The interest towards drinking goat milk is increasing, due to the recognised nutritional properties of this milk in comparison with cow milk [17, 18]. A class of bioactive compounds recently rose to major interest, namely, the oligosaccharides , due to their beneficial effects on human health as intestinal inflammation  and on brain development and immunity in infants . The content of goat oligosaccharides (OS) compared to other domestic ruminants milk is about 4–5 times higher than cow milk and up 10 times than sheep milk . The scarce availability of those from human milk encouraged to deepen studies on these bio-compounds. The studies showed OS content and profile in goat milk most similar to breast milk in comparison to other farm mammalians, in particular as far as fucosylated and sialylated OS to human milk oligosaccharides , as to suggest, by several authors, the use in the production of products for human nutrition, such as infant formulae.
This chapter provides an overview of the main bioactive compounds in milk and goat cheese (fatty acids, antioxidant and oligosaccharides) conveying data from significant case studies carried out at the experimental farm of Council for Agricultural Research-Unit for Extensive Husbandry (CREA-ZOE), located in Bella (Muro Lucano, Potenza), Basilicata region (Southern Italy).
2. Feeding strategies affecting the bioactive compounds in milk and cheese
2.1. Fatty acids affected by feeding regimen
Nutrition is a natural and low-cost way for farmers to rapidly and sharply modulate milk and cheese FA profile towards a healthy profile . The composition of milk fat reflects to some extent the composition of the dietary fat, despite the hydrogenation and isomerisation process to which the FA may be subjected in the rumen. Forages, even though containing a relatively low level of lipids, are often the major source of beneficial unsaturated fatty acids in ruminant diets, and they also provide a low-cost approach to improve milk FA profile in comparison with diet supplementation strategies. In literature, several studies have focused on the impact of different diets on the main milk FA classes, and they also have examined the associations between feeding of various forages and FA composition of milk fat.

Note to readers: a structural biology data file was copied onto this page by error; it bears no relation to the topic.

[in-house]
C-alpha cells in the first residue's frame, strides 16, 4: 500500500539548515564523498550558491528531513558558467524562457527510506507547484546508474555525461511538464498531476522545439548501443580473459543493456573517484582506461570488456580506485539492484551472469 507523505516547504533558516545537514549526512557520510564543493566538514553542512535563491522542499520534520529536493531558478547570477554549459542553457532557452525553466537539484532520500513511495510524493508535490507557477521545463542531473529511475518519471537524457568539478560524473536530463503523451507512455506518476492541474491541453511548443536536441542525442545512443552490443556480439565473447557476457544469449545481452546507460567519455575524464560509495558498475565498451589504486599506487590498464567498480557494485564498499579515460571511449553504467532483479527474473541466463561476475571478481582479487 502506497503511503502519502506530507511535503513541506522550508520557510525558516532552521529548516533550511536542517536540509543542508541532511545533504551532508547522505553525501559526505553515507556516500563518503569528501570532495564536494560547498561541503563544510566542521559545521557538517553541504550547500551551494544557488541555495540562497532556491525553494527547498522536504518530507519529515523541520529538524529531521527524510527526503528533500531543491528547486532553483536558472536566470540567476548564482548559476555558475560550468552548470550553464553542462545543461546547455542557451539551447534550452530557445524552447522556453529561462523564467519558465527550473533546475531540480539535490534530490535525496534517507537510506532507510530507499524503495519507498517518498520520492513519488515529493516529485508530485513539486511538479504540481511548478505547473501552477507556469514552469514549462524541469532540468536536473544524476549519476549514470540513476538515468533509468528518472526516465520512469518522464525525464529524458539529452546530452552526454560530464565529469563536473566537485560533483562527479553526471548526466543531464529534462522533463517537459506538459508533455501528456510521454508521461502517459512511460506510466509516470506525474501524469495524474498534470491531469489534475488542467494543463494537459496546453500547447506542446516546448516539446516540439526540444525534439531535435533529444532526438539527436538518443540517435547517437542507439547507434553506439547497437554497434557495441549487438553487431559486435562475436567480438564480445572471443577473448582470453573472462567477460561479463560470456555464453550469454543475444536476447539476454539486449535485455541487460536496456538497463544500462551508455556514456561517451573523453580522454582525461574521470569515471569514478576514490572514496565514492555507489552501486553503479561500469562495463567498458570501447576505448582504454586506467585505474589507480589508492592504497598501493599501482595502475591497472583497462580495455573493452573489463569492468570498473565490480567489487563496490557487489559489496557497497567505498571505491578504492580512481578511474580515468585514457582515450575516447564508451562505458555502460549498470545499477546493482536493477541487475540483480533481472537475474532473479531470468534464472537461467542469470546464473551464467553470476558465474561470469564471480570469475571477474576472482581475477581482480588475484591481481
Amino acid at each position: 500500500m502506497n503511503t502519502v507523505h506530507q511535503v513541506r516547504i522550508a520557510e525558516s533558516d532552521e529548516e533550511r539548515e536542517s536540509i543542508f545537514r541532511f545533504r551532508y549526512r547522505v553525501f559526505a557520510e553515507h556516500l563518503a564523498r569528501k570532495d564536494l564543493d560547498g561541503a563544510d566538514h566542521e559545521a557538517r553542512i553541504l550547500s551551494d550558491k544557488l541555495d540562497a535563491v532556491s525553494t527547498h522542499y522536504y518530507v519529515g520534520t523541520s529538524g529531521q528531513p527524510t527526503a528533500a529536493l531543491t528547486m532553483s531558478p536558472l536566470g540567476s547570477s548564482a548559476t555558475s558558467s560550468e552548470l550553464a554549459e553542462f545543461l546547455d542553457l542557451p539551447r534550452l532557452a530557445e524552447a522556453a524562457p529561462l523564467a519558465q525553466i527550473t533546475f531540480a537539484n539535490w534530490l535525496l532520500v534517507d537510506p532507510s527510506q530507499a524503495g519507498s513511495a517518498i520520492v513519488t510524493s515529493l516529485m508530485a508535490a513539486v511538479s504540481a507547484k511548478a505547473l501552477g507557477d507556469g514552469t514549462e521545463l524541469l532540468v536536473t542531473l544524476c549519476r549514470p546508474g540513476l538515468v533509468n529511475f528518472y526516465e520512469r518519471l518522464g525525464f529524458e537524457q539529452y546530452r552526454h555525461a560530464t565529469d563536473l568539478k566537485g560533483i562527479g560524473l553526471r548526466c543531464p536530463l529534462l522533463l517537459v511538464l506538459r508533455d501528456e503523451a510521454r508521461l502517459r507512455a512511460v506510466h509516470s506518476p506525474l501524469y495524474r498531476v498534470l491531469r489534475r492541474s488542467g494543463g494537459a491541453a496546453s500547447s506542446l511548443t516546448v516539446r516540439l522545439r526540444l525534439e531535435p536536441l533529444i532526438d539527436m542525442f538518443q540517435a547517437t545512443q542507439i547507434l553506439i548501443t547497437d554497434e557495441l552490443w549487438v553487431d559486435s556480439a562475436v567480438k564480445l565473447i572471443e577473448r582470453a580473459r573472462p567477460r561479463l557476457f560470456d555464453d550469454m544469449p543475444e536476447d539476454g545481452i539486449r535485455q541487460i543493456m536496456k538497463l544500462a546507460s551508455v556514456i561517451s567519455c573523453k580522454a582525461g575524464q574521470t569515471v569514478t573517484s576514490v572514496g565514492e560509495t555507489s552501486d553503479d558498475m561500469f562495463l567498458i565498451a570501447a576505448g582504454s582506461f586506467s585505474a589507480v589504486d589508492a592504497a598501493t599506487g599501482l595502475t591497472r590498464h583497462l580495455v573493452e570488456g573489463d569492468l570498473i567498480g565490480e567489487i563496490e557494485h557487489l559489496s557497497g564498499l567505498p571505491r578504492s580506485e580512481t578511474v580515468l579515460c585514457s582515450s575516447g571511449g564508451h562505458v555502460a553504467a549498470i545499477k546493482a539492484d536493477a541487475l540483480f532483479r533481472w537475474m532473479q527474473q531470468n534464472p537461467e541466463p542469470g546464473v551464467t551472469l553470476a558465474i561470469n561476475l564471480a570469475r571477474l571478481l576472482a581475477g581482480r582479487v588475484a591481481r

Among forages, legumes deserve a special attention due to the raising number of farmers in conversion to organic and low-input production system (i.e. the environmental role of legumes in cropping systems has been even enhanced in Europe by common agricultural policy (CAP) reform) but also to the need of reducing the dependence on the import of protein-rich feed material. Even if, for a given crop, substantial within-species variation occurs, altogether some legume forages such as white clover and birdsfoot trefoil can be considered a rich source of PUFA . Birdsfoot trefoil PUFA content (19.4 g/kg DM) was found higher than in many other legumes, grasses and forbs , while white clover with an average ALA content of 16 mg/g DM was a richer source than other common forage legumes (alfalfa, trefoil and red clover) and grasses (orchard grass, fescue and timothy) . Fresh grass is the one main source of ALA. It has been recognised that favourable changes in milk FA profile can be obtained by grazing or feeding fresh forages. Several studies have shown that milk from grazing goats is naturally enriched in fatty acids considered as favourable for human health in comparison to goats fed with high-concentrate diets [24, 28].
Goats unlike sheep are predominantly browsers; in Mediterranean shrublands browse can account for up to 60–80% of goat’s diet; animals well adapted to tannin-rich woody forage sources can consume relatively large amounts of tannins without suffering any systemic toxicity . While tannin content in forages is negatively correlated with voluntary intake, digestibility and nitrogen retention, a relatively low amount in ruminant diet can positively affect milk FA composition by protecting dietary PUFA against rumen biohydrogenation . Many forage legumes such as clovers, vetches and Sulla (